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AUSTIN — Without a significant amount of rain falling in the upper portion of the lower Colorado River basin by March 1, rice farmers in three lower basin counties could face a second year without Highland Lakes water.

At least that’s what a resolution unanimously approved Jan. 8 by the 15-member Lower Colorado River Authority board of directors sets up if the combined storage of lakes Buchanan and Travis is below 850,000 acre-feet on that date.

“Obviously, we’re going to have to deem today a success,” said Burnet County Precinct 4 Commissioner Joe Don Dockery. His precinct includes almost 20 miles of Lake Travis shoreline.

Under the resolution approved by the LCRA board that now goes to the Texas Commission on Environmental Quality for its OK, the water authority would continue a drought-relief measure adopted in 2011 that limits downstream releases for agriculture irrigation in three counties — Matagorda, Wharton and Colorado — based on the amount of water in lakes Buchanan and Travis as of 11:59 p.m. March 1.

If the combined storage falls below 850,000 acre-feet, LCRA would curtail those releases relied heavily upon by rice farmers in the three counties.

Clara Tuma, an LCRA spokesperson, said if that does happen, it would be the second year in a row the agriculture releases from the Highland Lakes were curtailed.

All hope is not lost for the downstream irrigation users and their communities. If the combined storage of lakes Buchanan and Travis is between 850,000 acre-feet and 920,000 acre-feet as of March 1, LCRA could release up to 121,000 acre-feet.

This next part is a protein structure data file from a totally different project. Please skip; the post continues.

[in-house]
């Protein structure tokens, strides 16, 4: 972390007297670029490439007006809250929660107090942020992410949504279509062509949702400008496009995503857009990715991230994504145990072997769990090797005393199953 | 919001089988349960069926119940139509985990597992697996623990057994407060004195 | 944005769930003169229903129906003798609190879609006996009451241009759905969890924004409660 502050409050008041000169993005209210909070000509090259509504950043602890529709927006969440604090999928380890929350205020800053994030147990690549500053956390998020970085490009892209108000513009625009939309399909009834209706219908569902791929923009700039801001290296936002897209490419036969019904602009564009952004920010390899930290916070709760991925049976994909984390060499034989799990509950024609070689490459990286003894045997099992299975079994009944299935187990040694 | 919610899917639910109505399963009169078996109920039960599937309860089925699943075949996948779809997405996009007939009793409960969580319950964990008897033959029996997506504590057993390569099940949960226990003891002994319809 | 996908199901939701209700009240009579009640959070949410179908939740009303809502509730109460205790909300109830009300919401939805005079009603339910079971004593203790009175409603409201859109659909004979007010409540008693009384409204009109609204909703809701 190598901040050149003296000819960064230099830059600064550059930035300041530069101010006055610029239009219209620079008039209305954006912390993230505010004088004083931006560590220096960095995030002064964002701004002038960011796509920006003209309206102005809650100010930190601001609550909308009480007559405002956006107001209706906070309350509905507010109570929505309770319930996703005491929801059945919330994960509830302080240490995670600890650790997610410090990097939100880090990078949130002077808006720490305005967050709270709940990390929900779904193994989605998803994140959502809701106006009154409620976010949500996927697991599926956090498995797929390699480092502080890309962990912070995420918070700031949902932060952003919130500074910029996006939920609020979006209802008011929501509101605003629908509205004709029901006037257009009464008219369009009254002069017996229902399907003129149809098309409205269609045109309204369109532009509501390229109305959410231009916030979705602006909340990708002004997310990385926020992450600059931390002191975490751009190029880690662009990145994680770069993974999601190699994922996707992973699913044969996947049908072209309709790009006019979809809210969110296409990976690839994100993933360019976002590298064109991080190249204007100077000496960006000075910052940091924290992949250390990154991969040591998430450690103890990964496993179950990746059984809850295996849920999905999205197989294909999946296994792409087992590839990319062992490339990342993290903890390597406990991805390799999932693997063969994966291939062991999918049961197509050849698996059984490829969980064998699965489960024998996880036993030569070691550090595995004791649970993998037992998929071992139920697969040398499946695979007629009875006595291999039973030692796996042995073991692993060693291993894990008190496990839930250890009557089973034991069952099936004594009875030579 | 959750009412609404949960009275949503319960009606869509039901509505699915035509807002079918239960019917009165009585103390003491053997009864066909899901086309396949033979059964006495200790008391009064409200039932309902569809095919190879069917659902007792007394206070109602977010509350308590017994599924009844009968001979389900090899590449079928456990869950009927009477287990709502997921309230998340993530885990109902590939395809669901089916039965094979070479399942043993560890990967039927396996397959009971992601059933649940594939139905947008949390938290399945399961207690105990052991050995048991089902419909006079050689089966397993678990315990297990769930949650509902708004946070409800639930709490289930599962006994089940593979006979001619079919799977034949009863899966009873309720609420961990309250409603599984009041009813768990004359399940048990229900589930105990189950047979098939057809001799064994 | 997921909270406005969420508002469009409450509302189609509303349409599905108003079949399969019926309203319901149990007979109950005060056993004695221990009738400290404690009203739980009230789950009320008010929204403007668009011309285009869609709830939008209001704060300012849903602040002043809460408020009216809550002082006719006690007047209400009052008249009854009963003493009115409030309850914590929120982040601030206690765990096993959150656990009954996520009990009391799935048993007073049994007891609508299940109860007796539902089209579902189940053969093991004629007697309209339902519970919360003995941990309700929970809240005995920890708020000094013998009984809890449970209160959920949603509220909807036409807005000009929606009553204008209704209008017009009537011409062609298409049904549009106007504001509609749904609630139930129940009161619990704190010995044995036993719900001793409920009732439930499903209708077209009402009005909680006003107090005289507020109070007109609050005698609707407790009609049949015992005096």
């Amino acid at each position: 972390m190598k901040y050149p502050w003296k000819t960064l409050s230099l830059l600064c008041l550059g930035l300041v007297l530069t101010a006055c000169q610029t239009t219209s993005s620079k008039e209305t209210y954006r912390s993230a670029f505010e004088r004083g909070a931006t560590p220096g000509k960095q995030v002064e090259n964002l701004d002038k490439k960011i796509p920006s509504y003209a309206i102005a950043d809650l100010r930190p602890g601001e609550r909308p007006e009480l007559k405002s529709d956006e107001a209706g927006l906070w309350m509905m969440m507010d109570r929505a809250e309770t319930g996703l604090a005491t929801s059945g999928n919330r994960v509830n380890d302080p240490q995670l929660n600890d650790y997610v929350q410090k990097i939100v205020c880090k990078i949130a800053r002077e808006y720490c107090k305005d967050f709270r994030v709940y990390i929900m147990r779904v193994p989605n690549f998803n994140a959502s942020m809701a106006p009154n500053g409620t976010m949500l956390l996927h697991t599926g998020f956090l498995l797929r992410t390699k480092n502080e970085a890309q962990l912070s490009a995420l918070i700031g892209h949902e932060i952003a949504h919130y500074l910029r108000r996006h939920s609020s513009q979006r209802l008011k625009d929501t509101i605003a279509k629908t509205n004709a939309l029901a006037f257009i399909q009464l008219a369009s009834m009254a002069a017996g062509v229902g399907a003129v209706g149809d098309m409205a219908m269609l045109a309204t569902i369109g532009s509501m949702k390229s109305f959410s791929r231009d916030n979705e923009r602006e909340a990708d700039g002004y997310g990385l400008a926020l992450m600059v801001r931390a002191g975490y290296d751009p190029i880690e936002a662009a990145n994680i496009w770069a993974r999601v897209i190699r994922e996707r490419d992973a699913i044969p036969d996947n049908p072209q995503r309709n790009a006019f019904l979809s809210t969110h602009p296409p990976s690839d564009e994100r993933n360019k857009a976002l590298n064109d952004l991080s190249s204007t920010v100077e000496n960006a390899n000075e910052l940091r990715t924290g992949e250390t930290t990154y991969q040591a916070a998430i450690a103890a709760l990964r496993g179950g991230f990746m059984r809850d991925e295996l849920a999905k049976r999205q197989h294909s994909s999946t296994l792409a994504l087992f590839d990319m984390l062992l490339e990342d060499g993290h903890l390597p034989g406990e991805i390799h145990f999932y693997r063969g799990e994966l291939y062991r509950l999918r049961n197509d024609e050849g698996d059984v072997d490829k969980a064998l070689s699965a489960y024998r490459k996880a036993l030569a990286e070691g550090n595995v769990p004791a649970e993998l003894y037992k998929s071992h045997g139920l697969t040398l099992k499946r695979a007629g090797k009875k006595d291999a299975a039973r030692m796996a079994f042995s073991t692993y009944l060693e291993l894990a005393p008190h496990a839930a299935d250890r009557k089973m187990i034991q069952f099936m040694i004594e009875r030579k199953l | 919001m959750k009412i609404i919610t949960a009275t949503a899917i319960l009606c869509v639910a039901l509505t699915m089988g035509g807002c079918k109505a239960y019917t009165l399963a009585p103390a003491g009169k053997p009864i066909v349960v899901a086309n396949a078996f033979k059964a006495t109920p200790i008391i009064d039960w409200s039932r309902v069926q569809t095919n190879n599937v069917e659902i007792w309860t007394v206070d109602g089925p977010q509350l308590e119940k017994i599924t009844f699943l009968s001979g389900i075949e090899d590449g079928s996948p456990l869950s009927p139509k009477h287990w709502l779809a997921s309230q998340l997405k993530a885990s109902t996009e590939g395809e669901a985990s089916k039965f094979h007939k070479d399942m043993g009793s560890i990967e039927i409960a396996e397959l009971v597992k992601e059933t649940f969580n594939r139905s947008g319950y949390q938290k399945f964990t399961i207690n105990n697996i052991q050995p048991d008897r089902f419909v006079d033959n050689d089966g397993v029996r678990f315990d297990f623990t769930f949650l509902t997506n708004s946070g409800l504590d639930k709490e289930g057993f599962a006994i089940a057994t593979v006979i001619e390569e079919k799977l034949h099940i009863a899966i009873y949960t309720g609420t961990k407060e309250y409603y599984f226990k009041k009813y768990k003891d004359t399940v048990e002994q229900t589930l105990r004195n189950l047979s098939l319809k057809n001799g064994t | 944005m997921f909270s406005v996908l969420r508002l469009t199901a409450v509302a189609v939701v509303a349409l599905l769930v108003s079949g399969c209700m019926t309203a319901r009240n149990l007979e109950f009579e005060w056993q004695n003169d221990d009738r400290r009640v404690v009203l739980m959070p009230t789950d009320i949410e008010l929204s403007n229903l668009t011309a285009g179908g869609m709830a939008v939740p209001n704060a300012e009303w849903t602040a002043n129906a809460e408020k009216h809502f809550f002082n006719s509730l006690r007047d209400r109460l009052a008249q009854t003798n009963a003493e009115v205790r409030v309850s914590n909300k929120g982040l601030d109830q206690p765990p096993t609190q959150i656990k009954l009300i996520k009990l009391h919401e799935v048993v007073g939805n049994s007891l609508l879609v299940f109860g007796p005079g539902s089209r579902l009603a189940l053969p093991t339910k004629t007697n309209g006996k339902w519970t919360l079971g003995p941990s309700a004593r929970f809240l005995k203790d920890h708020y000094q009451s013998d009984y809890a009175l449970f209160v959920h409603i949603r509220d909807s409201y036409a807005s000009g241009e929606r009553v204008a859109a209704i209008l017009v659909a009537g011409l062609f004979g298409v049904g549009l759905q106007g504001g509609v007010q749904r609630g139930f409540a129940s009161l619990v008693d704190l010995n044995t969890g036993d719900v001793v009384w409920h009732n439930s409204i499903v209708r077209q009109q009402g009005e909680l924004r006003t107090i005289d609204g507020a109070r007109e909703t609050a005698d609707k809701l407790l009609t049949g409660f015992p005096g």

If the water amount is above 920,000 acre-feet, LCRA would provide water as outlined in the 2011 Water Management Plan.

As of Jan. 8, the two reservoirs held about 826,000 acre-feet. Officials said it would take a good amount of rain in the upper watershed to get the lakes to the 850,000 acre-feet trigger point.

The resolution also outlines how much, if any, rice farmers in the three downstream counties could get for a second crop. But LCRA General Manager Rebecca Motal told the board if there was no water released for the first crop, then there would be none released for the second.

While the resolution garnered the support of the entire board, which includes members from the three rice-farming counties in the lower basin, it didn’t get the same acceptance from those living in those communities.

“It’s not just about farming,” Wharton County Jude Phillip Spenrath said. “It’s beyond rice and farming. It’s about the economy.”

He said he knew one rice operation that laid off 21 workers last year. The judge pointed out those are people who won’t be buying items at local stores while some might have even lost their homes. Spenrath told the board that cutting the water from the farmers also impacts schools and businesses.

LCRA board member John Dickerson of Matagorda County said while he is from the rice-farming area, he has to look at the big picture.

“I’m here to serve this whole basin,” he said just minutes after voting in favor of the resolution.

Dockery said the emergency declaration, if eventually approved by TCEQ, is only a step in the right direction in protecting water throughout the basin.

“The answer is the downstream reservoirs,” he said. “We need to find a way to get those off-channel reservoirs built.”